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Arabian nights. English 10   By:

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This etext was scanned by JC Byers ( and proofread by JC Byers, Muhammad Hozien, K. C. McGuire, Renate Preuss, Robert Sinton, and Mats Wernersson.

THE BOOK OF THE THOUSAND NIGHTS AND A NIGHT A Plain and Literal Translation of the Arabian Nights Entertainments

Translated and Annotated by Richard F. Burton


To His Excellency Yacoub Artin Pasha, Minister of Instruction, Etc. Etc. Etc. Cairo.

My Dear Pasha, During the last dozen years, since we first met at Cairo, you have done much for Egyptian folk lore and you can do much more. This volume is inscribed to you with a double purpose; first it is intended as a public expression of gratitude for your friendly assistance; and, secondly, as a memento that the samples which you have given us imply a promise of further gift. With this lively sense of favours to come I subscribe myself

Ever yours friend and fellow worker,

Richard F. Burton

London, July 12, 1886.

Contents of the Tenth Volume

169. Ma'aruf the Cobbler and His Wife Fatimah Conclusion Terminal Essay Appendix I. 1. Index to the Tales and Proper Names 2. Alphabetical Table of the Notes (Anthropological, &c.) 3. Alphabetical Table of First lines a. English b. Arabic 4. Table of Contents of the Various Arabic Texts a. The Unfinished Calcutta Edition (1814 1818) b. The Breslau Text c. The Macnaghten Text and the Bulak Edition d. The same with Mr. Lane's and my Version Appendix II Contributions to the Bibliography of the Thousand and One Nights and their Imitations, By W. F. Kirby



There dwelt once upon a time in the God guarded city of Cairo a cobbler who lived by patching old shoes.[FN1] His name was Ma'aruf[FN2] and he had a wife called Fatimah, whom the folk had nicknamed "The Dung;"[FN3] for that she was a whorish, worthless wretch, scanty of shame and mickle of mischief. She ruled her spouse and abused him; and he feared her malice and dreaded her misdoings; for that he was a sensible man but poor conditioned. When he earned much, he spent it on her, and when he gained little, she revenged herself on his body that night, leaving him no peace and making his night black as her book;[FN4] for she was even as of one like her saith the poet:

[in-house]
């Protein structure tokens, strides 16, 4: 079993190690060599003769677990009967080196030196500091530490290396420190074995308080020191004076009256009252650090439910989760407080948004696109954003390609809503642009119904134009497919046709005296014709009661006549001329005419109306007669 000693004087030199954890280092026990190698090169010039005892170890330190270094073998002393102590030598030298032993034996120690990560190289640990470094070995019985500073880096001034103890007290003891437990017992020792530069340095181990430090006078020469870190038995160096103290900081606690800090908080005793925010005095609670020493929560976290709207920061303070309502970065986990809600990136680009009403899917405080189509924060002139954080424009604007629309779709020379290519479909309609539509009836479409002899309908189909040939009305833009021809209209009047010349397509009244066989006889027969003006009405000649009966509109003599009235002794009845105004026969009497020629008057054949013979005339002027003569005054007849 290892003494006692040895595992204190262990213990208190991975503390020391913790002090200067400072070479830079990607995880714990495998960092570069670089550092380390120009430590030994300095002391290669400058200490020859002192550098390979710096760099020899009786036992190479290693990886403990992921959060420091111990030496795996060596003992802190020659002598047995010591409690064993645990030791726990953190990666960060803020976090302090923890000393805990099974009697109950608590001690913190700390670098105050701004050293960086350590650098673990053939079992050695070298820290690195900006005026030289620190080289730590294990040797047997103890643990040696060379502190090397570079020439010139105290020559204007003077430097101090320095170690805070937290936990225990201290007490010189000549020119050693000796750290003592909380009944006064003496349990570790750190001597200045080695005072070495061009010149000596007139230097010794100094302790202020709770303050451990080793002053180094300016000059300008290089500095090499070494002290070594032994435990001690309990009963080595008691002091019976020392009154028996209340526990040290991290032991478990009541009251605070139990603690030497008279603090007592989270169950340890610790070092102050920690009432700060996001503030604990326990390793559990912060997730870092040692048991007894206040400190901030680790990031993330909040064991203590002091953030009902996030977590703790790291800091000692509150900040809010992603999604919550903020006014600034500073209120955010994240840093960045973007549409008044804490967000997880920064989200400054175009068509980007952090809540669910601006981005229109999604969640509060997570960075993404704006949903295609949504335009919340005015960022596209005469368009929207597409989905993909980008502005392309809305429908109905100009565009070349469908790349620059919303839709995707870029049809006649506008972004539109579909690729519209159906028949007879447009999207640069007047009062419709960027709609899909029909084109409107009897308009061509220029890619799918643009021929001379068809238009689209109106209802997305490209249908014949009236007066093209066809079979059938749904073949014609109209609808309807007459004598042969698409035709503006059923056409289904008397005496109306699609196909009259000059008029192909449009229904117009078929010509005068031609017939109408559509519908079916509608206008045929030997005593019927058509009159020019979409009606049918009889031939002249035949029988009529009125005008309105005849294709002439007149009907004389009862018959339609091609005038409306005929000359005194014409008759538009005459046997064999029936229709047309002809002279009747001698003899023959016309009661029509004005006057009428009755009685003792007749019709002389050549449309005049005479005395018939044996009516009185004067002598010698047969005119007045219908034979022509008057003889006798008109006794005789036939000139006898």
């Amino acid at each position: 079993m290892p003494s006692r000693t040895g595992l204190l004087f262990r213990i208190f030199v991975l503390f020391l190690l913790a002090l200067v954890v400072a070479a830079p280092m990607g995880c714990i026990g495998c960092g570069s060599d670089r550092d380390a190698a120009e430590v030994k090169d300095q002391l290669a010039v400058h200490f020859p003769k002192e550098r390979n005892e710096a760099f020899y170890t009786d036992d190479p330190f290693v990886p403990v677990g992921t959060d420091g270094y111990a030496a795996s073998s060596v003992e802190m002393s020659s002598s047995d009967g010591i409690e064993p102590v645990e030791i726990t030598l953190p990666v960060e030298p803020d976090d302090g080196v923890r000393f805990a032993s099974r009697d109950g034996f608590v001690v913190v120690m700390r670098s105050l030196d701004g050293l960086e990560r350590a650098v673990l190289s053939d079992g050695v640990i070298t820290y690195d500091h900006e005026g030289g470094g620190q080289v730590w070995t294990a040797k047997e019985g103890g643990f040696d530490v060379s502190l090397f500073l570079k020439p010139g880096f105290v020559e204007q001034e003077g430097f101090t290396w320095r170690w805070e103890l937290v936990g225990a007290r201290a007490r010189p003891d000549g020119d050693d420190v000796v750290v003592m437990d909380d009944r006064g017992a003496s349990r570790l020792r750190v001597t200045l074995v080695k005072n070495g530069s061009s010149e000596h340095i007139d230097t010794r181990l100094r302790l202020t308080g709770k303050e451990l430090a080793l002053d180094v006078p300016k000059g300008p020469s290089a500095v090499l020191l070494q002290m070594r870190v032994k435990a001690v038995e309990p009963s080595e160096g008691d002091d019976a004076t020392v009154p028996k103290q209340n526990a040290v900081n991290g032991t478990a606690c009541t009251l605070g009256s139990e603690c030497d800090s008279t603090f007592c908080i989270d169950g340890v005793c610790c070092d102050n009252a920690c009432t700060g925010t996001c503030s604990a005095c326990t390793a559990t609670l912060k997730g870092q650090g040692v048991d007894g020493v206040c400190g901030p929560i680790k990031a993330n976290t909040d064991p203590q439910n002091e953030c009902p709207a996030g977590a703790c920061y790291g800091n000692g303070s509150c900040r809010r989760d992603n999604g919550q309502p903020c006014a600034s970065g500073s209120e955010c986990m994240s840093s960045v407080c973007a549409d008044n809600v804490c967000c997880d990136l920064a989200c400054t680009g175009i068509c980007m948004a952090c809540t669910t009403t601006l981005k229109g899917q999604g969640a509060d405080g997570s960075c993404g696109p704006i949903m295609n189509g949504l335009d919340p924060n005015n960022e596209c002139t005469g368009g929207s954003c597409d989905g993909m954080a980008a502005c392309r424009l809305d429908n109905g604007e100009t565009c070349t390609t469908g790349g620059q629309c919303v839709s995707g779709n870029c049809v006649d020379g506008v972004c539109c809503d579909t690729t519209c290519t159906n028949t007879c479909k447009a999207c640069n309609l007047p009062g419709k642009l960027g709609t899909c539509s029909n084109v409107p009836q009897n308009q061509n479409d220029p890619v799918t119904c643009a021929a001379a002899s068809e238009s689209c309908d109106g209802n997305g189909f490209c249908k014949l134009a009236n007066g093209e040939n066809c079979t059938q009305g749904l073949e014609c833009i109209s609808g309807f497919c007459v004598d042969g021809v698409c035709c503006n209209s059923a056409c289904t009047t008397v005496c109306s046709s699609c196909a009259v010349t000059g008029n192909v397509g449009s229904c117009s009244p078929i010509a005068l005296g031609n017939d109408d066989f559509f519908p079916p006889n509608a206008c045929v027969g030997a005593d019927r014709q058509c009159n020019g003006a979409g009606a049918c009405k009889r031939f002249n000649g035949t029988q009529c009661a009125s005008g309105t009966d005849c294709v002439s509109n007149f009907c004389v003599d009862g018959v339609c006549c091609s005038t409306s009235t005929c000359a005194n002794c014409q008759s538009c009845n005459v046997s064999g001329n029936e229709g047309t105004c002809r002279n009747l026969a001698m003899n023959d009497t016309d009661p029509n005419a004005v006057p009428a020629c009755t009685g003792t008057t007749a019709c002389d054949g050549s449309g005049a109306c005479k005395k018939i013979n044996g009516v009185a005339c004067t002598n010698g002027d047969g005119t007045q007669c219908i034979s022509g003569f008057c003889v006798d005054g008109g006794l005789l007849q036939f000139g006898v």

How manifold nights have I passed with my wife In the saddest plight with all misery rife: Would Heaven when first I went in to her With a cup of cold poison I'd ta'en her life.

One day she said to him, "O Ma'aruf, I wish thee to bring me this night a vermicelli cake dressed with bees' honey."[FN5] He replied, "So Allah Almighty aid me to its price, I will bring it thee. By Allah, I have no dirhams to day, but our Lord will make things easy."[FN6] Rejoined she, And Shahrazad perceived the dawn of day and ceased to say her permitted say.

When it was the Nine Hundred and Ninetieth Night,

She resumed, It hath reached me, O auspicious King, that Ma'aruf the Cobbler said to his spouse, "By Allah, I have no dirhams to day, but our Lord will make things easy to me!" She rejoined, "I wot naught of these words; look thou come not to me save with the vermicelli and bees' honey; else will I make thy night black as thy fortune whenas thou fellest into my hand." Quoth he, "Allah is bountiful!" and going out with grief scattering itself from his body, prayed the dawn prayer and opened his shop... Continue reading book >>

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